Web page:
In June our Ugandan Head Veterinarian, Dr. Benard Ssebide, and our Chief Veterinary & Scientific Officer, Dr. Tierra Smiley Evans, traveled to the headquarters of the National Institutes of Health just outside of Washington, DC to attend the Centers for Research in Emerging Infectious Diseases (CREID) Network meeting and present on Gorilla Doctors’ research and outbreak response work on emerging infectious diseases in Uganda.

Dr. Benard Ssebide, head veterinarian, Uganda presents at the National Institutes of Health CREID meeting in Washington, DC. June 2023. © Gorilla Doctors

Sudan Ebolavirus Outbreak – Uganda

Dr. Benard presented recent ecological findings from the Sudan Ebolavirus outbreak in Uganda that began in September 2022 and was declared officially over in January 2023. Gorilla Doctors was part of a national task force in Uganda to study the potential wildlife origins of the outbreak that killed at least 55 people. In collaboration with the Uganda Wildlife Authority, Dr. Benard and his team first performed a detailed survey investigating households where some of the first cases were detected as well as interviewed close community members about their contact with wildlife.  This information helped identify potential leads for the zoonotic (animal) origin of this outbreak.

Dr. Nelson Bukamba, project veterinarian, Uganda conducts interviews with communities. © Gorilla Doctors

The CREID Network

The (CREID) Network is a coordinated group of emerging infectious disease research centers strategically situated in regions around the globe where emerging and re-emerging infectious disease outbreaks have a high likelihood of occurrence.  The goal of this global network is to prospectively develop a framework and infrastructure to enable quick and effective responses to future outbreaks.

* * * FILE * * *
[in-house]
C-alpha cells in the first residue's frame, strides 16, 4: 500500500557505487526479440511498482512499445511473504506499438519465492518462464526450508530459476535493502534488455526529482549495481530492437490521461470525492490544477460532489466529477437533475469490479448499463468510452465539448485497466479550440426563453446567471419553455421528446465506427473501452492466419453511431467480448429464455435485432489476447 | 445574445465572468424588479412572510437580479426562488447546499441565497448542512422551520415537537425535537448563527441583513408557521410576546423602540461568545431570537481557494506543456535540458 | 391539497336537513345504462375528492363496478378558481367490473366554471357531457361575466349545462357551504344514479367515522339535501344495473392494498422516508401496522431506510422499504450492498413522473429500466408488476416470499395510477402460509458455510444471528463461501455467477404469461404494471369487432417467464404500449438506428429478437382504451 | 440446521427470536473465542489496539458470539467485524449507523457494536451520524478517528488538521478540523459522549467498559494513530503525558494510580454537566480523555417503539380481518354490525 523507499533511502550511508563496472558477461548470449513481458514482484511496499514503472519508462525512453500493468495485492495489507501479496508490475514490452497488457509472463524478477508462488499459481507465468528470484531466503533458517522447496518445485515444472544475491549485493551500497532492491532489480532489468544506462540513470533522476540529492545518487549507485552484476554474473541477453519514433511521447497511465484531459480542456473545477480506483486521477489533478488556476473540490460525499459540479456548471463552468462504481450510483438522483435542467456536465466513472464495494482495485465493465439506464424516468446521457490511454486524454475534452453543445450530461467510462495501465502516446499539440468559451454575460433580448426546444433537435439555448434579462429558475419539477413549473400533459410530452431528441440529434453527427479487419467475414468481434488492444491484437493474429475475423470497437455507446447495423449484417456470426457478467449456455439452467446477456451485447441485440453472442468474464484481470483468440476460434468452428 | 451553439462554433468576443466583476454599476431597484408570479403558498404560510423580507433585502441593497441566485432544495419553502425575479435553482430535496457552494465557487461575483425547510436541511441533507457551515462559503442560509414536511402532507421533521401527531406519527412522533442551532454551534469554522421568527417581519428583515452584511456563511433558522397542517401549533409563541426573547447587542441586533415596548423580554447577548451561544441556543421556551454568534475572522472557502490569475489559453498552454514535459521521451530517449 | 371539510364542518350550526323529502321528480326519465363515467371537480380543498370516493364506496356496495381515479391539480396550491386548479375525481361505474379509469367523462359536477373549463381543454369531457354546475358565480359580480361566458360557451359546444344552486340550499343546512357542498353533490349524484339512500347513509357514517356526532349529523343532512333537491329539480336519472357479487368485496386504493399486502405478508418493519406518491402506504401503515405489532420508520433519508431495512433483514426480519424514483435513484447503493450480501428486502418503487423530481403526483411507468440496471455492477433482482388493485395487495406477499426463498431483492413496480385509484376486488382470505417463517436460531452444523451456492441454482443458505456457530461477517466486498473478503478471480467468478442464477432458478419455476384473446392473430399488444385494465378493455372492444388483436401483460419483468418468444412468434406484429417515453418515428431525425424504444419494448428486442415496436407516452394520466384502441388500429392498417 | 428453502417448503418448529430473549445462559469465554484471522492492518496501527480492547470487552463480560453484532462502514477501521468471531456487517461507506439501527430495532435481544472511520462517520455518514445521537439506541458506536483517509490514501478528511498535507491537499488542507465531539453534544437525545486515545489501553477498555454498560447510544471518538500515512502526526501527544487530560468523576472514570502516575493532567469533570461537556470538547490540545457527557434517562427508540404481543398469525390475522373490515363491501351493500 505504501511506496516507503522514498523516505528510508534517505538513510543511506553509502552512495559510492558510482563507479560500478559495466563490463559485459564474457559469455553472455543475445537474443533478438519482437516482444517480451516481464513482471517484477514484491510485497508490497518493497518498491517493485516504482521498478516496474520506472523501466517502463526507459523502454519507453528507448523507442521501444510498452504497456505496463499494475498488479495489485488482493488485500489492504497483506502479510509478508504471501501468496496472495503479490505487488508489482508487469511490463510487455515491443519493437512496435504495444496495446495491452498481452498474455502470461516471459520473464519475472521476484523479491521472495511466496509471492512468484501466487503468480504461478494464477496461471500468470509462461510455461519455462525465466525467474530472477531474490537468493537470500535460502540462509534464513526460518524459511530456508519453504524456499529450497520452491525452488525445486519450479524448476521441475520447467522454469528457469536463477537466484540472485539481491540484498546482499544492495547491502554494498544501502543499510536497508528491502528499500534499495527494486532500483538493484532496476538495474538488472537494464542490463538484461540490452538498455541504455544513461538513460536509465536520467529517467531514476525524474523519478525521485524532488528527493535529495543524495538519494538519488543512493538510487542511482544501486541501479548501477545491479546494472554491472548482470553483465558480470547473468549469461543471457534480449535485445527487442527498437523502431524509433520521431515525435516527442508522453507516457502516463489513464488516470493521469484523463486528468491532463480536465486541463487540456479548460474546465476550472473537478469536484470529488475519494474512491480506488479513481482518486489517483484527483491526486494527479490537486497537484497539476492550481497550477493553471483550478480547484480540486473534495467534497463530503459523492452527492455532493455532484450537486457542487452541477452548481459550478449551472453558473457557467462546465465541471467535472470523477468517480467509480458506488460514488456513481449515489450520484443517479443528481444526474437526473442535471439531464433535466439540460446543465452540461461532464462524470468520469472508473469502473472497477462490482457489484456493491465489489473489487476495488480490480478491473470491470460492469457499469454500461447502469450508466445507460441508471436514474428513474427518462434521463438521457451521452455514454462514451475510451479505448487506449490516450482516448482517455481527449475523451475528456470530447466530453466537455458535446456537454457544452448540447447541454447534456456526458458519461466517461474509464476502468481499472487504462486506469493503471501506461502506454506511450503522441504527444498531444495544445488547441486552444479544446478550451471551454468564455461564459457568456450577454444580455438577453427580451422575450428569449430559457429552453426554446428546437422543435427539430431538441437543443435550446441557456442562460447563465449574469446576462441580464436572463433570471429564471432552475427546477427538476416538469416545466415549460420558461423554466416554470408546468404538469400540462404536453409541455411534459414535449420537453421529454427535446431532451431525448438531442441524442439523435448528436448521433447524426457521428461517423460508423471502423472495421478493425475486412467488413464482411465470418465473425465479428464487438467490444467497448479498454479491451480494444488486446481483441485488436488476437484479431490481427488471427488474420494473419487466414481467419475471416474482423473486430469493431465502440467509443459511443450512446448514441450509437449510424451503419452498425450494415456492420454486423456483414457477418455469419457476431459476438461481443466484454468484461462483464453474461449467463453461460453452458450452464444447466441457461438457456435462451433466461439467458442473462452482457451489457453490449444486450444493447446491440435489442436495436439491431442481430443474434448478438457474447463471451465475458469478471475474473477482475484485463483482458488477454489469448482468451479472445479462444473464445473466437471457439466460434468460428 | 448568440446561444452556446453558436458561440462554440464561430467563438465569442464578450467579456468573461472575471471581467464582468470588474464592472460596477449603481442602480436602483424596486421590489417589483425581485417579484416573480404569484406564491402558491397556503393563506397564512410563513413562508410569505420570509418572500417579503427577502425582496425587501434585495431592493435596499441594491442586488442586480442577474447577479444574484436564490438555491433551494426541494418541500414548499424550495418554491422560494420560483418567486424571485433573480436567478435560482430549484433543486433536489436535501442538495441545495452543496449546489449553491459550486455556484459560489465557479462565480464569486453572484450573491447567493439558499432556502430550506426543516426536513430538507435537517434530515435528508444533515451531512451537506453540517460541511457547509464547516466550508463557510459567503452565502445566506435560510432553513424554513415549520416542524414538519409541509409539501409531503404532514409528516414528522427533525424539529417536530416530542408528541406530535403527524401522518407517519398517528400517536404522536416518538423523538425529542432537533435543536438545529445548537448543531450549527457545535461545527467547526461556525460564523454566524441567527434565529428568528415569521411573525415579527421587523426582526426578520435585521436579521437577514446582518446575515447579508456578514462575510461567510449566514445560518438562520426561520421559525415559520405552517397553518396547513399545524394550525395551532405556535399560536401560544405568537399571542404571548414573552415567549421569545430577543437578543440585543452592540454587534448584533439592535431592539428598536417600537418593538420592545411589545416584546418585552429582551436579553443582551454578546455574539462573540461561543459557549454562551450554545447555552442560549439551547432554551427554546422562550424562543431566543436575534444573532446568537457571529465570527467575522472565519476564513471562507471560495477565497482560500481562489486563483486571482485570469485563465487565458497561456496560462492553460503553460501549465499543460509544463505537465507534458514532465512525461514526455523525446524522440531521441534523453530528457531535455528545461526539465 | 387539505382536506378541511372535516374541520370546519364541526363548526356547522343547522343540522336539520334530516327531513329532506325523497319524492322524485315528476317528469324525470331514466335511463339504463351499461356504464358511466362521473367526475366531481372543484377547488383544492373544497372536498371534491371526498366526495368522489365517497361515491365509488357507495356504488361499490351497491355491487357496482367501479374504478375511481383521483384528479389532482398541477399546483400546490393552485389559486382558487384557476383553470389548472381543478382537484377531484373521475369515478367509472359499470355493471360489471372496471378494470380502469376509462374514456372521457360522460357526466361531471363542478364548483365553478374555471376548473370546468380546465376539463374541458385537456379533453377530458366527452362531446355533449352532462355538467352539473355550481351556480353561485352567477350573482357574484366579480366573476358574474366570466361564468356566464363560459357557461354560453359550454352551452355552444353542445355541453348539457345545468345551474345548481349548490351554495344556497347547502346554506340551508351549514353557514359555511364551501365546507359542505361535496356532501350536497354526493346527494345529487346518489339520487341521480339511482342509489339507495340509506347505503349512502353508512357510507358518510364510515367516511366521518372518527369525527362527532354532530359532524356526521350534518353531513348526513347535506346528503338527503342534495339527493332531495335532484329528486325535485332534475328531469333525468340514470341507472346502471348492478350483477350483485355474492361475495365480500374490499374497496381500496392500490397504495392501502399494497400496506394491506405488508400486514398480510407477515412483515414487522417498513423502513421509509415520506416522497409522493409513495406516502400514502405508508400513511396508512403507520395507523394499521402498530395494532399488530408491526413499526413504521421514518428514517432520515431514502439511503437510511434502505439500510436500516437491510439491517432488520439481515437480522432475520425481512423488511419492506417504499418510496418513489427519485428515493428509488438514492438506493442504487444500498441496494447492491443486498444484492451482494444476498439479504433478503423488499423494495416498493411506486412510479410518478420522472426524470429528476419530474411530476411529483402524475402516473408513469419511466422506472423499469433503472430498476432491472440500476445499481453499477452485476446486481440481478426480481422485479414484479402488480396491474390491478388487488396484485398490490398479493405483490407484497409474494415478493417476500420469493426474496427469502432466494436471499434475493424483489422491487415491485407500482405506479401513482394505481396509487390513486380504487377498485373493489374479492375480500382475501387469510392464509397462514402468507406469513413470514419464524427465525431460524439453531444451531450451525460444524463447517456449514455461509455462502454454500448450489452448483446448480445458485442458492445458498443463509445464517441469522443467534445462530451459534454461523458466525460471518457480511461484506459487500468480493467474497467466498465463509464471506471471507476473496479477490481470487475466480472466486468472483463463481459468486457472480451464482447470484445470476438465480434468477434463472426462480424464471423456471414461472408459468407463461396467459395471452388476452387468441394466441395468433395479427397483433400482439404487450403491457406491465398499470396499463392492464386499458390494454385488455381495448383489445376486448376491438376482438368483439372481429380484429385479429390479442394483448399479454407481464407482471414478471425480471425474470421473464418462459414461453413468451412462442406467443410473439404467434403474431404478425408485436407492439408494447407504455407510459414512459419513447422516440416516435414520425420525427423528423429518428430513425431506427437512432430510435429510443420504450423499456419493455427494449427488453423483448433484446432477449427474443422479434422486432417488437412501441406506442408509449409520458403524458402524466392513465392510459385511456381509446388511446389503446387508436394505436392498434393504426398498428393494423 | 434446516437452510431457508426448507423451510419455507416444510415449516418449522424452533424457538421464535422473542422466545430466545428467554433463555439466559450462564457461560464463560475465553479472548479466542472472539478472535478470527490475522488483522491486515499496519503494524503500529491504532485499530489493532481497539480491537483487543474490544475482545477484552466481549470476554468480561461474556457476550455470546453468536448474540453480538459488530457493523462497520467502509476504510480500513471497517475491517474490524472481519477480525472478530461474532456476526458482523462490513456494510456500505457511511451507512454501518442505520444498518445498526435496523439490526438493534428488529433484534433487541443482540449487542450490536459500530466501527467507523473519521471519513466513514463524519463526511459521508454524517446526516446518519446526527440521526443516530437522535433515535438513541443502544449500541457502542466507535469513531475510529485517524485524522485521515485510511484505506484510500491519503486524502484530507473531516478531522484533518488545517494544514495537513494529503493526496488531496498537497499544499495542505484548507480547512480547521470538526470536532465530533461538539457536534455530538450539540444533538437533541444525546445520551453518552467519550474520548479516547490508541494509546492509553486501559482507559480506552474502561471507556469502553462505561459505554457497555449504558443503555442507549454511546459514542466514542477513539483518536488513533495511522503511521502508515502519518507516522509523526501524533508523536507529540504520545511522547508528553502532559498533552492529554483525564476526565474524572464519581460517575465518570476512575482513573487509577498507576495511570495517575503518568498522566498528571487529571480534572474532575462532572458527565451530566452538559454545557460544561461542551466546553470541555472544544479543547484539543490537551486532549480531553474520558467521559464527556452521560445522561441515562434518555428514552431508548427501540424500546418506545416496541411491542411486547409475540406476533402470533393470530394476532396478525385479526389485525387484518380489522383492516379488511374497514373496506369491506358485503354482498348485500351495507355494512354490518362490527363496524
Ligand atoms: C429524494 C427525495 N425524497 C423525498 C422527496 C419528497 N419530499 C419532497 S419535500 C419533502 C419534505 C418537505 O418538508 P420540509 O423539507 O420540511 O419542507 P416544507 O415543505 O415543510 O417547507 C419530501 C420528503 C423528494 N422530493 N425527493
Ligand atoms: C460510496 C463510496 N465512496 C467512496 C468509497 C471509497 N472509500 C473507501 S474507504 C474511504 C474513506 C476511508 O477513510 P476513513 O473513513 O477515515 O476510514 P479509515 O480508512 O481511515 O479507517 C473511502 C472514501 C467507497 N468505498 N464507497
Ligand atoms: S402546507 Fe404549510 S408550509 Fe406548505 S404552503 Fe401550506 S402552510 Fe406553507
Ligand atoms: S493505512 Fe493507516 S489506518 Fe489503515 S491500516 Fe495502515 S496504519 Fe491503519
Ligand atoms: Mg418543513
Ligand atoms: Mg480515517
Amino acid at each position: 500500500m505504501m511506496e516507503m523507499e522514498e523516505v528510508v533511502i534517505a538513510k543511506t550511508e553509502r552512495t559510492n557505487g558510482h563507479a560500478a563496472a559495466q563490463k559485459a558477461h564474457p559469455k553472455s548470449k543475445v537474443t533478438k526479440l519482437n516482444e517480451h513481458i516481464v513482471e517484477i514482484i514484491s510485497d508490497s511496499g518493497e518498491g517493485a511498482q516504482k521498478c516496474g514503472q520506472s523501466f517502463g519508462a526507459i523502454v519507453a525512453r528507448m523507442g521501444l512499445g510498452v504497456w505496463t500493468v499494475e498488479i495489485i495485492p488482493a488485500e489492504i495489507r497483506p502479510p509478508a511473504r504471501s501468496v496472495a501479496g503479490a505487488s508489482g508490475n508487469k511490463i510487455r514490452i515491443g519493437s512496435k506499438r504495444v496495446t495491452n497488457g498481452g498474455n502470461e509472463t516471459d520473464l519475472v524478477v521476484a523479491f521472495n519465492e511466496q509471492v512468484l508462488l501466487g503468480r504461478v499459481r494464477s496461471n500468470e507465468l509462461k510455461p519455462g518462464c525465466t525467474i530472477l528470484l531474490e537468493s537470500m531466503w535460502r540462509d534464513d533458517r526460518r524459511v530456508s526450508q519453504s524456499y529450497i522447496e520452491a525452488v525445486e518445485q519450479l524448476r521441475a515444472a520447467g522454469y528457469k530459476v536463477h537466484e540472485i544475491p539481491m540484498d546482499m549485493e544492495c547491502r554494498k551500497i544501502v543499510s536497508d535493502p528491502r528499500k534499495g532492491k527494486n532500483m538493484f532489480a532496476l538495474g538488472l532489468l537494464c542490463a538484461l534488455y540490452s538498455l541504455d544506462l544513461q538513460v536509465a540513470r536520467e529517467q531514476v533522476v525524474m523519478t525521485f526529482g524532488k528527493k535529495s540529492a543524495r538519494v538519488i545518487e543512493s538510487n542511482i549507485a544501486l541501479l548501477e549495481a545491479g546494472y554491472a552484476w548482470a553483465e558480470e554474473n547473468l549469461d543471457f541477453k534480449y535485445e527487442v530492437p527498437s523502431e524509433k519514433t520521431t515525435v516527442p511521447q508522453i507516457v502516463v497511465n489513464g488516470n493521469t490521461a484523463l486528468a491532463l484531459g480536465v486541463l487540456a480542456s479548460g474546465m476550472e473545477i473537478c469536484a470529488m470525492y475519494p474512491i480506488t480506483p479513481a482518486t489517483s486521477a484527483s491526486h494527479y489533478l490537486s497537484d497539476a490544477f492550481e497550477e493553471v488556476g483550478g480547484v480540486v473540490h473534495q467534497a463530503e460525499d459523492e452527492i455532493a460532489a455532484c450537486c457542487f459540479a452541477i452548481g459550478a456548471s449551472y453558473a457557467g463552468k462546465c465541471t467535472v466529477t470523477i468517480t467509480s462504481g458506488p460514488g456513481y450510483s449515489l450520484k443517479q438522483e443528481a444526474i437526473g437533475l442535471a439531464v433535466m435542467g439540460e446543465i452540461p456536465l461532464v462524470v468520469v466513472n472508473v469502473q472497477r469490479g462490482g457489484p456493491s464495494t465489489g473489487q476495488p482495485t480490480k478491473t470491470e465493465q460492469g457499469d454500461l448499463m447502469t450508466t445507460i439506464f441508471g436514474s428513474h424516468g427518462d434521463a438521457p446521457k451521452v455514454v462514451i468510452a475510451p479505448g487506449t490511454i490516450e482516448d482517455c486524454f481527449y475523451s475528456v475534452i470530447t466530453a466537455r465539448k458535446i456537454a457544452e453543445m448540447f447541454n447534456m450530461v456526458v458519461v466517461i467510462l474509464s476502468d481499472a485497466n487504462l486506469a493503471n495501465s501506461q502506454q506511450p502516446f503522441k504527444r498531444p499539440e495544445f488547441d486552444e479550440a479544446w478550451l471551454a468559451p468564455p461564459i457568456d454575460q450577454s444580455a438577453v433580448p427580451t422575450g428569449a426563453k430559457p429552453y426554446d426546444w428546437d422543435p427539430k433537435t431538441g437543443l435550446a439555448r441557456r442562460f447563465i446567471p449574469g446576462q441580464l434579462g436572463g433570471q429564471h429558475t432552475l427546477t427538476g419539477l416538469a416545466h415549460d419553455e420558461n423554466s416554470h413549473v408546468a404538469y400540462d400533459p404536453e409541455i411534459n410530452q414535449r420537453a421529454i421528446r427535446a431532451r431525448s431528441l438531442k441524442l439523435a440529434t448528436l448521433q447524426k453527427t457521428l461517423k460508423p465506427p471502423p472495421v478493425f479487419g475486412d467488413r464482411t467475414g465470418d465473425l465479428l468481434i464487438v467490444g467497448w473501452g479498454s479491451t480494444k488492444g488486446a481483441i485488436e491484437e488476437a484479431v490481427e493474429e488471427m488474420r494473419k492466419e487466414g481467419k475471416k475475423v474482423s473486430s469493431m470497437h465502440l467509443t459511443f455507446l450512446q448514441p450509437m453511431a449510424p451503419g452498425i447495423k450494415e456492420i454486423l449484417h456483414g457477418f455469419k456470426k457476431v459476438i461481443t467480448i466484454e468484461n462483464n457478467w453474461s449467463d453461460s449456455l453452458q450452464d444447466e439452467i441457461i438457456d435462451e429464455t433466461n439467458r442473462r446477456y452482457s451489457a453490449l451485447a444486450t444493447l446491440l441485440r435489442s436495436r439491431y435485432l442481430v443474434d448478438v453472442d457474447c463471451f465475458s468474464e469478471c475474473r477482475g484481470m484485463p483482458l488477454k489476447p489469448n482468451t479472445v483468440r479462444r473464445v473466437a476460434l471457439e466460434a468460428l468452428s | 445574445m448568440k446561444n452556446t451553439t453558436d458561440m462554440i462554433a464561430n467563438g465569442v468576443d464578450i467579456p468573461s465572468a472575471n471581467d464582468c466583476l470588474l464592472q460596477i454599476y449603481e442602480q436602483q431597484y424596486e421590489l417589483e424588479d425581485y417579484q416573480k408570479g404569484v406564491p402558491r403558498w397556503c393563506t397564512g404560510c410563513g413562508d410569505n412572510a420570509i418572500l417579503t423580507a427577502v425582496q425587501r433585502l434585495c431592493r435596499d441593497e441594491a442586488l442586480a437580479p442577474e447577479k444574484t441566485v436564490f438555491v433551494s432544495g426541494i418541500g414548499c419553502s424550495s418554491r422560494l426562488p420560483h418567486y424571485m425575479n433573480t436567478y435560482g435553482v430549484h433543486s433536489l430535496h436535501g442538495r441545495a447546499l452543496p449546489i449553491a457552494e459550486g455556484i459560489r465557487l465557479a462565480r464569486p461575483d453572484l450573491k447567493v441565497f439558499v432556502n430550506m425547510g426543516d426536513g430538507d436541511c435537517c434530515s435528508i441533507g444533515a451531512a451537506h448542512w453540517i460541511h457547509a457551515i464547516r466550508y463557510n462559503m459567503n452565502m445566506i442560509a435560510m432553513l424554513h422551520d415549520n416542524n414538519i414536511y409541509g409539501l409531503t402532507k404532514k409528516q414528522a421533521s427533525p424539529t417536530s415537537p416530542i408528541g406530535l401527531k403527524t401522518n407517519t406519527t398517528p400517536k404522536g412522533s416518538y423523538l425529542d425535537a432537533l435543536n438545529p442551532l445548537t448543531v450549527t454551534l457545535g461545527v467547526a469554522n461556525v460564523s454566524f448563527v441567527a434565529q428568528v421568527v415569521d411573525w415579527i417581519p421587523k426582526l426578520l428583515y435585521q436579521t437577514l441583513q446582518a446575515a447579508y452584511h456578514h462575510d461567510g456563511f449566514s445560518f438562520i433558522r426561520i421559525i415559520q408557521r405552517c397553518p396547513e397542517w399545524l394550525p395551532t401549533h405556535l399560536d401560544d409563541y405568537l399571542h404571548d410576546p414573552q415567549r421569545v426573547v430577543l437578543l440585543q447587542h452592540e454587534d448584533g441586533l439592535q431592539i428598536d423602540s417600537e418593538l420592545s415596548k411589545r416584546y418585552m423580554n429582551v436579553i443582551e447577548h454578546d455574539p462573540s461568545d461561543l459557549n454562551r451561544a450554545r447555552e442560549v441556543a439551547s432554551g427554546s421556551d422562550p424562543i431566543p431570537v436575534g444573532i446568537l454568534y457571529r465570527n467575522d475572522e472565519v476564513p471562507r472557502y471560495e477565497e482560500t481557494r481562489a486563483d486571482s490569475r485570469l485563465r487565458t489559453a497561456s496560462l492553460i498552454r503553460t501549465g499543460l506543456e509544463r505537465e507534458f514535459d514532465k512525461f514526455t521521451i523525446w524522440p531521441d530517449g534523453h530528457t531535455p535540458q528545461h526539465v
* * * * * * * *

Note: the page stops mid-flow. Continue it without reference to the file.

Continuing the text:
Gorilla Doctors has been leading wildlife surveillance efforts for one of the ten centers for research in emerging infectious diseases, the Epicenter for Emerging Infectious Disease Intelligence (EEIDI) based at the One Health Institute at the University of California, Davis School of Veterinary Medicine.

Wildlife surveillance involves humanely collecting biological samples from wildlife to screen for evidence of infection with pathogens, such as Ebolavirus. By sampling wildlife that live in close proximity to humans and gorillas, we aim to detect and reduce the risk of those pathogens transferring from wildlife to humans or gorillas and causing disease outbreaks.

Dr. Nelson and field assistant Dilly Muhumuza soak dental rope in fruit juice in preparation for wildlife sampling. © Gorilla Doctors

Baboon chews on fruit juice-soaked rope – the rope will be dropped and then collected for sampling saliva. © Gorilla Doctors

Participation in this network exemplifies Gorilla Doctors’ commitment to taking a proactive One Health approach to emerging infectious diseases known to impact humans and to have the potential to impact eastern gorillas. Through this effort, the Gorilla Doctors Uganda team collects biological samples from bats, other primate species that share habitats with gorillas, and mosquitoes to screen for pathogens that could emerge in human or gorilla populations. We do this by taking a ‘landscape-based’ approach – sampling across environments that range from pristine forest to urban areas, allowing us to better understand environmental drivers of pathogen transmission. Gorilla Doctors also serves as the ‘eyes and ears’ on the ground in Uganda, ready to detect and respond to new outbreaks – just like when the Sudan Ebolavirus emerged in Uganda in 2022.